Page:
We are supporting with

Neurological and Neurodevelopmental Disorders

The brain is the most complicated organ

Neurological and neurodevelopmental disorders include a very broad range of conditions, different types of research, and many potential areas for discovery. For kids, these disorders typically occur when something is abnormal in their brain, nervous system or muscle cells.
1 Active project

Why is it a problem?

Why is it a problem?

What are they?

Neurological and neurodevelopmental disorders are dysfunctions in part of the brain or nervous system that result in physical or psychological symptoms that can affect a child’s behaviour, memory, or ability to learn. Common neurological and neurodevelopmental disorders are:

• ADHD (attention deficit hyperactivity disorder)

• Autism

• Brain Tumours

• Traumatic Brain Injury

• Cerebral Palsy

• Dyslexia

• Epilepsy

• Foetal Alcohol Syndrome

• Hydrocephalus

• Migraines

• Motor Neuron Disease

• Multiple Sclerosis (MS)

How do they happen?

Most neurological disorders are present at birth either due to genetic or environmental factors, e.g. spina bifida or hydrocephalus (fluid in the brain) or Foetal Alcohol Syndrome. Disorders that are acquired after birth are rarer and can be caused by serious infections or traumatic injuries.

What is neurological and neurodevelopmental research?

Basic research

Scientists investigate the biology of the brain and nervous system, how they work together and the pathology (nature and cause) of the disease or disorder

Clinical research

Via lab-based research, scientists and physicians can trial and test new ways of preventing, treating, slowing or curing neurological conditions, e.g. developing new drugs, trying new surgical techniques, gene therapy, immunology or stem cell treatments.

Translational research

Taking the findings from basic science and clinical research in the lab into real-world scenarios and practice.

Did you know?

Approximately children in New Zealand 100 are diagnosed with hydrocephalus each year.


Here are just some of the research projects we are funding to help improve neurological and neurodevelopmental health for New Zealand kids.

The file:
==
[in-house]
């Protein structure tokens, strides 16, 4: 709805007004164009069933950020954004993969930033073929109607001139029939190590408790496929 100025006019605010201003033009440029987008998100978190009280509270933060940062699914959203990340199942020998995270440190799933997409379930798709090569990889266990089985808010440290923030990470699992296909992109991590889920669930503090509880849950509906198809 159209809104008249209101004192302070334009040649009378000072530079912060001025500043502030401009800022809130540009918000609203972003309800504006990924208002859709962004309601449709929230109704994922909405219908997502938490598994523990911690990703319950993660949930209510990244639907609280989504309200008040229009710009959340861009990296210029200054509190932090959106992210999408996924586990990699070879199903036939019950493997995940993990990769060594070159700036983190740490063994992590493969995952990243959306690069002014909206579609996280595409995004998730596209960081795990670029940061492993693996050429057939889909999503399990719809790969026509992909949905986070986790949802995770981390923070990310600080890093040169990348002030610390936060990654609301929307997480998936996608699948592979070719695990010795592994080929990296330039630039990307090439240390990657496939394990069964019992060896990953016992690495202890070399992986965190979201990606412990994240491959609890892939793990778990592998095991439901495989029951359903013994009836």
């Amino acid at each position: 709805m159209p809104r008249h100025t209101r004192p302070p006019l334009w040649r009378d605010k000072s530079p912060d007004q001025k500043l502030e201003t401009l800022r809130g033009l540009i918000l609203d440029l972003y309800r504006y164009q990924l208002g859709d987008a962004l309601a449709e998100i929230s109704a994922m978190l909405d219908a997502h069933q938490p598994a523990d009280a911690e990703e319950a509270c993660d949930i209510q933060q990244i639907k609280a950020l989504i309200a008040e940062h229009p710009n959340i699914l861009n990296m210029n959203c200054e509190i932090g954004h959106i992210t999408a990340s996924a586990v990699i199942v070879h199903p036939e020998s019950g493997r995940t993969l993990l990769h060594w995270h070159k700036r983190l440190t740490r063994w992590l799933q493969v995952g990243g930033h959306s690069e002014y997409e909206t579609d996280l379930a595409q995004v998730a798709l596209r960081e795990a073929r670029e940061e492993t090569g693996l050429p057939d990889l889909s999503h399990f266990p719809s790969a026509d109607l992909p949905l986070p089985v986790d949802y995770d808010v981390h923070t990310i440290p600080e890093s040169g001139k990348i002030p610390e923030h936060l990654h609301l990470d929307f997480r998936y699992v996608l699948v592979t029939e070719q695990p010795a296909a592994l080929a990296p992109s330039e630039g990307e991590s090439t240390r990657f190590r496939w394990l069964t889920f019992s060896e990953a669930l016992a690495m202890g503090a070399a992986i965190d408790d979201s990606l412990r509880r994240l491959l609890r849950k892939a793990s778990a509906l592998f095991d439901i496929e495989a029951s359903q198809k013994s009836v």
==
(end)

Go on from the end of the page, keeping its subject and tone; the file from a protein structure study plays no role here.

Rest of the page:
Improving the lives of children with hydrocephalus

Hydrocephalus is an abnormal build-up of fluid around the brain. Approximately 100 paediatric patients in New Zealand are diagnosed with hydrocephalus every year making it the most common paediatric neurosurgical condition. Professor Malpas and his team are developing a much-needed ‘pressure sensor device’ to let parents and caregivers monitor their child’s brain pressure remotely. The tool will reduce hospitalisations and radiation exposure from CT scans, and greatly relieve the anxiety of parents around the care of their children.

A quest to find the genes responsible for childhood epilepsies

Epilepsy is the most common serious neurological illness of children and young people. And although kids with epilepsy may live relatively unaffected lives, one third will have seizures with major social, psychological, physical and cognitive consequences. Many of these seizures cannot be controlled by medication and severe epilepsies starting in childhood have a mortality rate of 25% by 20 years of age. 

Professor Lynette Sadleir is a paediatric neurologist specialising in epilepsy. Lynette and her team are studying families where several individuals have epilepsy or where a certain child has an especially severe form. The purpose being to analyse each family’s history and determine the mode of inheritance of the epilepsy

Developing a mindfulness treatment for children with ADHD (attention deficit disorder)

ADHD is a common and debilitating neurodevelopmental disorder that affects 5 to 10% of New Zealand children. It is associated with higher rates of mood disorders, anxiety disorders, defiance disorders, risk-taking behaviour, and criminal offending.

Dr Mairin Taylor and her team will adapt an established mindfulness programme (MyMind) into a proposed ADHD treatment programme called MindKiwi. Their work will adapt a Kaupapa Māori framework – including Te Reo Māori and Tikanga principles – and once successfully adapted, the research team will examine its effectiveness with New Zealand children.


Benjamin was diagnosed with Spina Bifida Myelomeningocele and Hydrocephalus at his Mum Catherine’s 20-week antenatal anatomy scan. The family knew they had a battle on their hands but were determined to do everything they could for their little boy.

Ben and Mum qualified for a ground-breaking fetal surgery in Brisbane, Australia (Mater Mother’s Hospital) to help close the opening in his spine. At 24 weeks gestation, he was the first unborn kiwi and 3rd overall in Australasia to have this surgery.

Due to some complications post-surgery, Benjamin was born at 33 weeks gestation. In the first week of his life, he had an MRI scan and a very large fluid-filled cyst called a syrinx was found in his neural tube in his spine. Untreated this may have caused tetraplegia so a ventriculoperitoneal shunt (VP shunt) was inserted in his brain to relieve the pressure of the syrinx. Since then he has had three shunt revision surgeries, a decompression, and a syringo arachnoid shunt placement.

During the early stages of his diagnosis in pregnancy, Ben’s family were told he would potentially not have any movement of his legs. However, Benjamin can walk with a walker and crutches and is cognitively meeting all his milestones. He is such a happy, bubbly and gentle boy.

“He loves playing with his older brother Jackson. Benjamin is a little miracle and we are so lucky to have him,” Catherine says.

Help fund researchers like Simon.

Every cent helps, no matter how small.